t started as a fun story for gadget enthusiasts — how technology site Gizmodo purchased, and subsequent reported on, a "stolen" Apple iPhone 4G prototype — but after police raided the home of the Gizmodo blogger who wrote the original post, it's become a high-stakes legal saga with curious consequences for all involved, including Apple. (Watch an NBC report about the iPhone leak's impact on Apple.) Here's how "Gizmodo-gate" has both helped and hurt the key players:
GAWKER MEDIA, Parent company of Gizmodo
Upside: Its revelatory iPhone 4G stories were both a traffic and publicity triumph — attracting more than 10 million visitors to Gizmodo.com and worldwide media attention.
Downside: Gawker could face felony charges related to its $5,000 purchase of iPhone prototype (which may have been "stolen" property under CA law); also, the company has been widely criticized for stooping to "check-book journalism" to get a scoop.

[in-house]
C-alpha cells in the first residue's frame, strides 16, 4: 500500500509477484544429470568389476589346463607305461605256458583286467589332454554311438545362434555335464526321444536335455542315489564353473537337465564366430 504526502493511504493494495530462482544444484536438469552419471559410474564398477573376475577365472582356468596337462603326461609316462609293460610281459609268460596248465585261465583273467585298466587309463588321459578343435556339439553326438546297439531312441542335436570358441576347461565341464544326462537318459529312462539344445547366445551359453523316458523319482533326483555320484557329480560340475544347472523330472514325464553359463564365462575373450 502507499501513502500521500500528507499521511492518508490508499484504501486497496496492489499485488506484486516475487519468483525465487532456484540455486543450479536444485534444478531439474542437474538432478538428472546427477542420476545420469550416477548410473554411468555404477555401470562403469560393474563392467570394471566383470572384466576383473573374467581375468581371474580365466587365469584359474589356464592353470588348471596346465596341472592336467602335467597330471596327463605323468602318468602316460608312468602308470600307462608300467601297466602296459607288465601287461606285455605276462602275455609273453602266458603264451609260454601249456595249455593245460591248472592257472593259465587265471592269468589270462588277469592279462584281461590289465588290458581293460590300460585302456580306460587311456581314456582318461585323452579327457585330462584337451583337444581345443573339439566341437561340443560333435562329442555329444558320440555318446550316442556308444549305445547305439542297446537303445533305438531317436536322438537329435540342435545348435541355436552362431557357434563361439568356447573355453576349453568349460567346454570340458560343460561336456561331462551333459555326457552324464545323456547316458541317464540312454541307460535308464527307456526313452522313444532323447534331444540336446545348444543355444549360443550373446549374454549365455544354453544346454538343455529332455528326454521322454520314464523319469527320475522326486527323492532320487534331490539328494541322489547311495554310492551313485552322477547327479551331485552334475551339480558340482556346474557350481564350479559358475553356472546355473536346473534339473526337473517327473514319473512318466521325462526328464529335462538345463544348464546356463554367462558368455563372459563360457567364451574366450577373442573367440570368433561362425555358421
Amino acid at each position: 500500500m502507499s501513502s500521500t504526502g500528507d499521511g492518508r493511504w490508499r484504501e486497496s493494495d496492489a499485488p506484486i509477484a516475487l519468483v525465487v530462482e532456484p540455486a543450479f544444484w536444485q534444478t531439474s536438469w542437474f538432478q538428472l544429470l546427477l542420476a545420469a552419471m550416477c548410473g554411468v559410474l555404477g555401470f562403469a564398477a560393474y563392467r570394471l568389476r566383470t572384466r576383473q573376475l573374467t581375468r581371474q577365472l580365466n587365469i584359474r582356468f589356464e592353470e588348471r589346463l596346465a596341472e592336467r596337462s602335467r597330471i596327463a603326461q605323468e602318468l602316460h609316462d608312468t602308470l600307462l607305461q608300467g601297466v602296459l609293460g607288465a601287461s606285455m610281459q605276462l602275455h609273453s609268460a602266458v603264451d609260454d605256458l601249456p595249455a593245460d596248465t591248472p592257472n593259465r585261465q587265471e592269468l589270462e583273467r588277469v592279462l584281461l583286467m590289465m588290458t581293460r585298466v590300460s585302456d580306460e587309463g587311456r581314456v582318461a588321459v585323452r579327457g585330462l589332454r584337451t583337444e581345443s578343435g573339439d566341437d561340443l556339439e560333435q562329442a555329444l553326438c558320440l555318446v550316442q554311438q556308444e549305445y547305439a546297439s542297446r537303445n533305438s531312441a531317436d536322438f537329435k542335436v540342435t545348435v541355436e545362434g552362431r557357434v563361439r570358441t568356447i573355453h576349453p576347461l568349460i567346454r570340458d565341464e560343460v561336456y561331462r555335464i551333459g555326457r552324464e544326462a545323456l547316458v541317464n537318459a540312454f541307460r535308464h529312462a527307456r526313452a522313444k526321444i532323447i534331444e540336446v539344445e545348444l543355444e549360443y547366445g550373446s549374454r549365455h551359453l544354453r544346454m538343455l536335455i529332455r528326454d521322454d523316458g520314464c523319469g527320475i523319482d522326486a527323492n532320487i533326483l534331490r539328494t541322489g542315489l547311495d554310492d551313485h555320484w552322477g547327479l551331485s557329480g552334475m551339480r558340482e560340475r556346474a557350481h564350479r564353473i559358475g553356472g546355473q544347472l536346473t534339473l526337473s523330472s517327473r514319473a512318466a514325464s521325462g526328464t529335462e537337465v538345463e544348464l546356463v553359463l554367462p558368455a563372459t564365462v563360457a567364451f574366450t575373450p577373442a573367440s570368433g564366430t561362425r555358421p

JASON CHEN, Gizmodo reporter/editor who broke the iPhone 4G story
Upside: Chen broke the biggest technology news story in recent memory; media watchers were buzzing that he might get the top job at Gizmodo, one of the most popular blogs on the internet.
Downside: He could face felony charges — and up to a year in prison — related to his role in the iPhone purchase.
APPLE, Maker of the iPhone
Upside: The company received a boatload of free publicity for their upcoming iPhone 4G release.
Downside: Fairly or not, the affair has reinforced the perception that CEO Steve Jobs is "secretive," "controlling," "paranoid," and "vengeful"; if a lowly blogger goes to jail, that might not look good for the tech giant that requested the investigation.
GRAY POWELL, Apple engineer who lost the iPhone prototype while drinking at a German beer garden
Upside: Against all odds, Powell so far seems to have kept his job; Lufthansa offered him a free trip to Germany to indulge his "passion for German beer and culture"; and he's suddenly a "cult hero."
Downside: He's also now notorious for committing the biggest blunder in Apple history (not counting the decision to greenlight the Newton).
BRIAN J. HOGAN: Sold Powell's iPhone to Gawker Media
Upside: Hogan is $5,000 richer (temporarily, at least); he hasn't yet been charged with a crime.
Downside: Could face felony charges for selling stolen property; unlikely to ever be hired by Apple.
[UPDATE: Wired has identified the seller of the iPhone prototype: 21-year-old Brian J. Hogan of Redwood City, CA]
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